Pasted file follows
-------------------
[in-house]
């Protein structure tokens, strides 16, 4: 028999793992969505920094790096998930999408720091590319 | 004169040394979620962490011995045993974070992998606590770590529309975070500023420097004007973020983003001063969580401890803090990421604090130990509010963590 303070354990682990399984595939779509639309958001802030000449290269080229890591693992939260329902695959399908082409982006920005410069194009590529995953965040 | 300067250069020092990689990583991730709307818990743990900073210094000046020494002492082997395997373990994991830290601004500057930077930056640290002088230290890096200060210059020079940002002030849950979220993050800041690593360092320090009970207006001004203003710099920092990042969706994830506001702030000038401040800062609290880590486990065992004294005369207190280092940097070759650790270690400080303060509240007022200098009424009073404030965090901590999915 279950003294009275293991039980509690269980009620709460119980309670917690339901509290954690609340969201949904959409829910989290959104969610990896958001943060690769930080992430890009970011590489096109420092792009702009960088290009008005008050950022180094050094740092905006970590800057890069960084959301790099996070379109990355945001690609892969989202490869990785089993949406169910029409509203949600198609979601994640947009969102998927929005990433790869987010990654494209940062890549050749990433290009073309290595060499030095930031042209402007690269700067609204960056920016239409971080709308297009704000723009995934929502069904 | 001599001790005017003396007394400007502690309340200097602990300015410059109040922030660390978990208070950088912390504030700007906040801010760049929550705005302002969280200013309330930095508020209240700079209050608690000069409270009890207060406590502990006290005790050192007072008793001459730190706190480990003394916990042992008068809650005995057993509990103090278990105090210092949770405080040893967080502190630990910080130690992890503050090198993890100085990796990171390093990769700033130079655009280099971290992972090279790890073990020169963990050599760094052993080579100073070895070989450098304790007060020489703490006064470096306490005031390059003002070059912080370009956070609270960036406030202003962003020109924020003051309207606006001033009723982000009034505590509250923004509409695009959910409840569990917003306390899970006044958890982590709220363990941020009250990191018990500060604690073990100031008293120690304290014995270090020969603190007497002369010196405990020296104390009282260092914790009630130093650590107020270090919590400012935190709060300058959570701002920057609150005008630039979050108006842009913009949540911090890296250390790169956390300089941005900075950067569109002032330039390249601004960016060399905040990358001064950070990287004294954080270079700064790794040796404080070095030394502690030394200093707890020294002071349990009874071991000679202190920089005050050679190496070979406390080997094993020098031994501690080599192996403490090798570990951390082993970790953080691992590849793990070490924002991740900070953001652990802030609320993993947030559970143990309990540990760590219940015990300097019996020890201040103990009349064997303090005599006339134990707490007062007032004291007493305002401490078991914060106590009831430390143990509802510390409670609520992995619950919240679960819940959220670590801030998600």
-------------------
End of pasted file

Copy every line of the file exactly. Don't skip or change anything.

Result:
[in-house]
């Protein structure tokens, strides 16, 4: 028999793992969505920094790096998930999408720091590319 | 004169040394979620962490011995045993974070992998606590770590529309975070500023420097004007973020983003001063969580401890803090990421604090130990509010963590 303070354990682990399984595939779509639309958001802030000449290269080229890591693992939260329902695959399908082409982006920005410069194009590529995953965040 | 300067250069020092990689990583991730709307818990743990900073210094000046020494002492082997395997373990994991830290601004500057930077930056640290002088230290890096200060210059020079940002002030849950979220993050800041690593360092320090009970207006001004203003710099920092990042969706994830506001702030000038401040800062609290880590486990065992004294005369207190280092940097070759650790270690400080303060509240007022200098009424009073404030965090901590999915 279950003294009275293991039980509690269980009620709460119980309670917690339901509290954690609340969201949904959409829910989290959104969610990896958001943060690769930080992430890009970011590489096109420092792009702009960088290009008005008050950022180094050094740092905006970590800057890069960084959301790099996070379109990355945001690609892969989202490869990785089993949406169910029409509203949600198609979601994640947009969102998927929005990433790869987010990654494209940062890549050749990433290009073309290595060499030095930031042209402007690269700067609204960056920016239409971080709308297009704000723009995934929502069904 | 001599001790005017003396007394400007502690309340200097602990300015410059109040922030660390978990208070950088912390504030700007906040801010760049929550705005302002969280200013309330930095508020209240700079209050608690000069409270009890207060406590502990006290005790050192007072008793001459730190706190480990003394916990042992008068809650005995057993509990103090278990105090210092949770405080040893967080502190630990910080130690992890503050090198993890100085990796990171390093990769700033130079655009280099971290992972090279790890073990020169963990050599760094052993080579100073070895070989450098304790007060020489703490006064470096306490005031390059003002070059912080370009956070609270960036406030202003962003020109924020003051309207606006001033009723982000009034505590509250923004509409695009959910409840569990917003306390899970006044958890982590709220363990941020009250990191018990500060604690073990100031008293120690304290014995270090020969603190007497002369010196405990020296104390009282260092914790009630130093650590107020270090919590400012935190709060300058959570701002920057609150005008630039979050108006842009913009949540911090890296250390790169956390300089941005900075950067569109002032330039390249601004960016060399905040990358001064950070990287004294954080270079700064790794040796404080070095030394502690030394200093707890020294002071349990009874071991000679202190920089005050050679190496070979406390080997094993020098031994501690080599192996403490090798570990951390082993970790953080691992590849793990070490924002991740900070953001652990802030609320993993947030559970143990309990540990760590219940015990300097019996020890201040103990009349064997303090005599006339134990707490007062007032004291007493305002401490078991914060106590009831430390143990509802510390409670609520992995619950919240679960819940959220670590801030998600």